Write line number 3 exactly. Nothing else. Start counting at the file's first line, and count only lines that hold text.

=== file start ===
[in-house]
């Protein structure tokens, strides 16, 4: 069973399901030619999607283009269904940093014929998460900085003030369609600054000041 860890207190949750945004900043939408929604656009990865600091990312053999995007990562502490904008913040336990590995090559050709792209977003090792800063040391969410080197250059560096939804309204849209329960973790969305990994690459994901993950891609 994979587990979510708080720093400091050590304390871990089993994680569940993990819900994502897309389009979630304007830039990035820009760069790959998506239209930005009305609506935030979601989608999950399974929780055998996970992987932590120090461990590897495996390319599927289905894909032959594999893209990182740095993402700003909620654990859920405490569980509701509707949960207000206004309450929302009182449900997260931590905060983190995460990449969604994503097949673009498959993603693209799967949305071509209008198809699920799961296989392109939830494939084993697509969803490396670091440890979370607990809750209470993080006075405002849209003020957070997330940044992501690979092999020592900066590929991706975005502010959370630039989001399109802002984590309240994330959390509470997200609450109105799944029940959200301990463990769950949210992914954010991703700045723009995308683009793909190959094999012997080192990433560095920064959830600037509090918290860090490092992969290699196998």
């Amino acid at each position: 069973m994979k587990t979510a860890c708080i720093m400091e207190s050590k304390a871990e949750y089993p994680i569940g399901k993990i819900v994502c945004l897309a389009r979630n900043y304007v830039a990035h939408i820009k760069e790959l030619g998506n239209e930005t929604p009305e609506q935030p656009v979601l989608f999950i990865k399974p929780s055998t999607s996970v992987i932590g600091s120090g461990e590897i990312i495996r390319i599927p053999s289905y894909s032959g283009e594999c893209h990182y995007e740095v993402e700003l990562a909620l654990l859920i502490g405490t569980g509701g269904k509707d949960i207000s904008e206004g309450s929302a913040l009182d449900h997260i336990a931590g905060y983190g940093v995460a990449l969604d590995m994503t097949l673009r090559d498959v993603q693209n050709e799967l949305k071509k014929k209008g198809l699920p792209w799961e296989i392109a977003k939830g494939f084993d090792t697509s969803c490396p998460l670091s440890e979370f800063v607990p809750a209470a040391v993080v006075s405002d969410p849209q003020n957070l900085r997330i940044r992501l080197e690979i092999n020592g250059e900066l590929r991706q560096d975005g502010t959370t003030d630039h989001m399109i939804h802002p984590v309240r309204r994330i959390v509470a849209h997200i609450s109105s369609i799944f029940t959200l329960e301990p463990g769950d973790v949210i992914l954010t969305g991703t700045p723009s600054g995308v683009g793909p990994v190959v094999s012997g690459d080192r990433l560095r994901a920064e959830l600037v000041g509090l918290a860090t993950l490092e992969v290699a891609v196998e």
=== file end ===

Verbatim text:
């Amino acid at each position: 069973m994979k587990t979510a860890c708080i720093m400091e207190s050590k304390a871990e949750y089993p994680i569940g399901k993990i819900v994502c945004l897309a389009r979630n900043y304007v830039a990035h939408i820009k760069e790959l030619g998506n239209e930005t929604p009305e609506q935030p656009v979601l989608f999950i990865k399974p929780s055998t999607s996970v992987i932590g600091s120090g461990e590897i990312i495996r390319i599927p053999s289905y894909s032959g283009e594999c893209h990182y995007e740095v993402e700003l990562a909620l654990l859920i502490g405490t569980g509701g269904k509707d949960i207000s904008e206004g309450s929302a913040l009182d449900h997260i336990a931590g905060y983190g940093v995460a990449l969604d590995m994503t097949l673009r090559d498959v993603q693209n050709e799967l949305k071509k014929k209008g198809l699920p792209w799961e296989i392109a977003k939830g494939f084993d090792t697509s969803c490396p998460l670091s440890e979370f800063v607990p809750a209470a040391v993080v006075s405002d969410p849209q003020n957070l900085r997330i940044r992501l080197e690979i092999n020592g250059e900066l590929r991706q560096d975005g502010t959370t003030d630039h989001m399109i939804h802002p984590v309240r309204r994330i959390v509470a849209h997200i609450s109105s369609i799944f029940t959200l329960e301990p463990g769950d973790v949210i992914l954010t969305g991703t700045p723009s600054g995308v683009g793909p990994v190959v094999s012997g690459d080192r990433l560095r994901a920064e959830l600037v000041g509090l918290a860090t993950l490092e992969v290699a891609v196998e």